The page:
Album Reviews: Open Season by FeistThe great paradox of the remix album, usually, is this: The better the source material, the more disappointing the remix album. After all, why bother reworking material that was pretty good to begin with? The results tend to be the musical equivalent of New Coke -- a bland reinvention of an old favorite.
Considering this, it's a pleasant surprise that Feist's "remixes and collabs" album Open Season is not only very good -- it's almost as entertaining as her stunning debut Let It Die, the album on which most of Open Season is based. If nothing else, it's much more diverse than your average remix album. Yes, there are four different versions of "Mushaboom," but there are also three tracks featuring Leslie Feist guest singing on other people's music (the highlight: Feist in full-blown sex-kitten mode on a cover of Peaches' "Lovertits"), and two tracks that are more deconstructions that traditional remixes -- an instrumental piano version of "One Evening" and an acoustic "unmix" of "Inside+Out" that trumps the original thanks to Feist's gorgeously vulnerable vocal. All this additional material adds a depth and freshness to Open Season that many remix albums sorely lack.
But fear not, remix fans -- the standard-issue programmed beats are here in abundance, though thankfully executed with more grace and restraint than on your typical remix set. Most are the work of the frequent Feist collaborator Gonzalez, working under the name VV with his partner Renaud Letang; all are solid, but two other tracks ultimately steal the show. One is the Postal Service remix of "Mushaboom," a symphony of trembling synths complete with Ben Gibbard's wide-eyed vocals sneaking in next to Feist's. The other, surprisingly, is an airy, trip-hoppy remix of "Lonely Lonely" that, if Feist's liner notes are to be believed, someone tossed onstage on an unmarked CD during a show in London. Called the "Frisbee'd Mix," it's an exemplary deconstruction of a great pop song into a haunting, atmospheric tone poem of looped beats and melancholy chords. It could be the work of someone like Hint or even Lemon Jelly, but who knows? Maybe it really is some anonymous bedroom remixer who's just a really big Feist fan.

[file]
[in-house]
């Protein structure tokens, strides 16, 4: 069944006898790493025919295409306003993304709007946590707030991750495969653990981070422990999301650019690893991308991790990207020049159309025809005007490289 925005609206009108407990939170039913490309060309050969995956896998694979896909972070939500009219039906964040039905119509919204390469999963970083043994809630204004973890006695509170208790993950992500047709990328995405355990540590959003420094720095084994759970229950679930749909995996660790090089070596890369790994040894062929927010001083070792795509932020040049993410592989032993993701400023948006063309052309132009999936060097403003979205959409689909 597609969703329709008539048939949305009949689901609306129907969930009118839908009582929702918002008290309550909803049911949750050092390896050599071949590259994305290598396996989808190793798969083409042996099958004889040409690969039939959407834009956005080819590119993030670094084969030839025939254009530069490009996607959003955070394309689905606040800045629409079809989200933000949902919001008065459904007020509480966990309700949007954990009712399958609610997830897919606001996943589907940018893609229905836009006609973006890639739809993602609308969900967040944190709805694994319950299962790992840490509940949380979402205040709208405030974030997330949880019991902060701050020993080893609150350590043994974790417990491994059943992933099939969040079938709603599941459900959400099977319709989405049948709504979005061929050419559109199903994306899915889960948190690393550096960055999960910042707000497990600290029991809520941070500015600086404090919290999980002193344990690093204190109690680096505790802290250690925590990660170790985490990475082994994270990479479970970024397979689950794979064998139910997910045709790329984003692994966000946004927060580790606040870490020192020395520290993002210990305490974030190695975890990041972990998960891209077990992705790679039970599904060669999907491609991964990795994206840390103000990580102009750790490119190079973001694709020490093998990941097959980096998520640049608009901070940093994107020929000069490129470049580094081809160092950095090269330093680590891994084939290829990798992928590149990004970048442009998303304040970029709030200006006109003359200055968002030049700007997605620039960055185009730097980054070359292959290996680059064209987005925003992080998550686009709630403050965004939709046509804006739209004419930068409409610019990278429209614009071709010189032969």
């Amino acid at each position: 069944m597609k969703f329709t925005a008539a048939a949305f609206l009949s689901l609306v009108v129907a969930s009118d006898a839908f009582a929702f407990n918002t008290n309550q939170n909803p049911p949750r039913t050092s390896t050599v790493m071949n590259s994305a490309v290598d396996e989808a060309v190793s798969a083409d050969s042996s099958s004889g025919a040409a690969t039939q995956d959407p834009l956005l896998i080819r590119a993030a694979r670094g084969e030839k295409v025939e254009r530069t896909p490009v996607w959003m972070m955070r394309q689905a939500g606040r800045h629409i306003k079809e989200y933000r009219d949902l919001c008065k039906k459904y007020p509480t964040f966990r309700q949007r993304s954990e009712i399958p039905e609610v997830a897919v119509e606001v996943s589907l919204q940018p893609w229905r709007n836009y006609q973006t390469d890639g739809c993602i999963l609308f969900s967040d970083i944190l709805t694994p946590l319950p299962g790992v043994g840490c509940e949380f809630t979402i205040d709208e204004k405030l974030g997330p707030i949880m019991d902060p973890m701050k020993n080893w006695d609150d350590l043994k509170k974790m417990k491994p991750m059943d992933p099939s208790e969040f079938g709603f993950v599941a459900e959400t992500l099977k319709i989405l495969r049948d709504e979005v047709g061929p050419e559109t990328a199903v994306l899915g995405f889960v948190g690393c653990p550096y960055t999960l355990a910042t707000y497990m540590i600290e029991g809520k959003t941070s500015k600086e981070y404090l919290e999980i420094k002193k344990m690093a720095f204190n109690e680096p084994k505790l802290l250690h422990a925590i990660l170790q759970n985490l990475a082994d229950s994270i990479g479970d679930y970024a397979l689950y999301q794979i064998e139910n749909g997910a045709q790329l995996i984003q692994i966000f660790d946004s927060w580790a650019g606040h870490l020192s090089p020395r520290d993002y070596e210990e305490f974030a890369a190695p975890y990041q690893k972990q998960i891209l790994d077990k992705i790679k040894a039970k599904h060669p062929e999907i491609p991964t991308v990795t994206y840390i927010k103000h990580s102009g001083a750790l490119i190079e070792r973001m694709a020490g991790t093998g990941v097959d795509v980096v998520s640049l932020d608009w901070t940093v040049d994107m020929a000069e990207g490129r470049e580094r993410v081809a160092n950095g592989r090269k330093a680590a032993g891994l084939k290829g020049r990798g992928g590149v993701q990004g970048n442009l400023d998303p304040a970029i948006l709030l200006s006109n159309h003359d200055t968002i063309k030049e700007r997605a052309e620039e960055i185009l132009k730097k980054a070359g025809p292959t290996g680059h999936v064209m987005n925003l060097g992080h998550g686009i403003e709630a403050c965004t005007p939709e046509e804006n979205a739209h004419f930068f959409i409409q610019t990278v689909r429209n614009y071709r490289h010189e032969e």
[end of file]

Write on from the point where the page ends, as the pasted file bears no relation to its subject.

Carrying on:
Not everything on Open Season works; VV's clunky attempt at a club-friendly remix of "Mushaboom" falls short, and the usually reliable k-os stumbles over the same track, slapping a heavy-handed hip-hop beat over it that grates against the lightness of Feist's vocal. Ultimately, there's something about Leslie Feist's voice that just doesn't lend itself to modern dance beats -- there's an intimacy and fragility to her delivery that's better suited to softer, jazzier sounds. Fortunately, most of the arrangements on Open Season take this into account, which is another reason why it's that rare remix album that feels less like a detour and more like a natural extension of Feist's work. - Andy Hermann
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